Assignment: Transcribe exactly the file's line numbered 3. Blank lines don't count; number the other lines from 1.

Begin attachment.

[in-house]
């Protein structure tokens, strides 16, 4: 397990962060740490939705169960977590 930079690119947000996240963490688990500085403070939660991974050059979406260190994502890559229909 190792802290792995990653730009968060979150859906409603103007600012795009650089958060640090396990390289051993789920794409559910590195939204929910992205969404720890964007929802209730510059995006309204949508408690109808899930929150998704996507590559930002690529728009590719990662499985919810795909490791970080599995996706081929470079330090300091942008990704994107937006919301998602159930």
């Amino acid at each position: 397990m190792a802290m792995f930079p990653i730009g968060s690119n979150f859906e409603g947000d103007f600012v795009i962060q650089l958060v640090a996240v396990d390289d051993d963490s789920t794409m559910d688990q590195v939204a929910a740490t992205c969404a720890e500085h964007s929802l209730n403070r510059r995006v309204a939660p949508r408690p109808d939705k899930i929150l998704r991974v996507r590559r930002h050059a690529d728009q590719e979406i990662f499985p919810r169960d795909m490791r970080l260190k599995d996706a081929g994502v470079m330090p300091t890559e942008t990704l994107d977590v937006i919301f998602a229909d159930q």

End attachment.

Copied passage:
């Amino acid at each position: 397990m190792a802290m792995f930079p990653i730009g968060s690119n979150f859906e409603g947000d103007f600012v795009i962060q650089l958060v640090a996240v396990d390289d051993d963490s789920t794409m559910d688990q590195v939204a929910a740490t992205c969404a720890e500085h964007s929802l209730n403070r510059r995006v309204a939660p949508r408690p109808d939705k899930i929150l998704r991974v996507r590559r930002h050059a690529d728009q590719e979406i990662f499985p919810r169960d795909m490791r970080l260190k599995d996706a081929g994502v470079m330090p300091t890559e942008t990704l994107d977590v937006i919301f998602a229909d159930q």